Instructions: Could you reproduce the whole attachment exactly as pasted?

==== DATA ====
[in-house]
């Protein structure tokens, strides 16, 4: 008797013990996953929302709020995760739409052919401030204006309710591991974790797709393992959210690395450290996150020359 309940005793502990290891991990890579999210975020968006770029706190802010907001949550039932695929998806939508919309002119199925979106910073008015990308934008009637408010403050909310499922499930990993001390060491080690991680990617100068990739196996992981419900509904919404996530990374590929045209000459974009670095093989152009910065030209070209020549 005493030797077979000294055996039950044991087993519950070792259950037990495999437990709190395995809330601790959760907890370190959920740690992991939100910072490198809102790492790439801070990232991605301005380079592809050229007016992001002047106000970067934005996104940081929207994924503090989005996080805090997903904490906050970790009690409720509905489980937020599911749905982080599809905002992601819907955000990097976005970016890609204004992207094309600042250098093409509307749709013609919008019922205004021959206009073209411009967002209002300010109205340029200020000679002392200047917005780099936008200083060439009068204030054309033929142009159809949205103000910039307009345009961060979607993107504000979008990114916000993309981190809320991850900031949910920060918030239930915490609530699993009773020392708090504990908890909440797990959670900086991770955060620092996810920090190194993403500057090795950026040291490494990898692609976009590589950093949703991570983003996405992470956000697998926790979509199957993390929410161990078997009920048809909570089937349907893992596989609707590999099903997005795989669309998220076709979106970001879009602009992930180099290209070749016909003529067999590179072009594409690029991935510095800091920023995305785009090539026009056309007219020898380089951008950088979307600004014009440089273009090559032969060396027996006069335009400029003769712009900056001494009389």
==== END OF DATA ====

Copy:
[in-house]
């Protein structure tokens, strides 16, 4: 008797013990996953929302709020995760739409052919401030204006309710591991974790797709393992959210690395450290996150020359 309940005793502990290891991990890579999210975020968006770029706190802010907001949550039932695929998806939508919309002119199925979106910073008015990308934008009637408010403050909310499922499930990993001390060491080690991680990617100068990739196996992981419900509904919404996530990374590929045209000459974009670095093989152009910065030209070209020549 005493030797077979000294055996039950044991087993519950070792259950037990495999437990709190395995809330601790959760907890370190959920740690992991939100910072490198809102790492790439801070990232991605301005380079592809050229007016992001002047106000970067934005996104940081929207994924503090989005996080805090997903904490906050970790009690409720509905489980937020599911749905982080599809905002992601819907955000990097976005970016890609204004992207094309600042250098093409509307749709013609919008019922205004021959206009073209411009967002209002300010109205340029200020000679002392200047917005780099936008200083060439009068204030054309033929142009159809949205103000910039307009345009961060979607993107504000979008990114916000993309981190809320991850900031949910920060918030239930915490609530699993009773020392708090504990908890909440797990959670900086991770955060620092996810920090190194993403500057090795950026040291490494990898692609976009590589950093949703991570983003996405992470956000697998926790979509199957993390929410161990078997009920048809909570089937349907893992596989609707590999099903997005795989669309998220076709979106970001879009602009992930180099290209070749016909003529067999590179072009594409690029991935510095800091920023995305785009090539026009056309007219020898380089951008950088979307600004014009440089273009090559032969060396027996006069335009400029003769712009900056001494009389």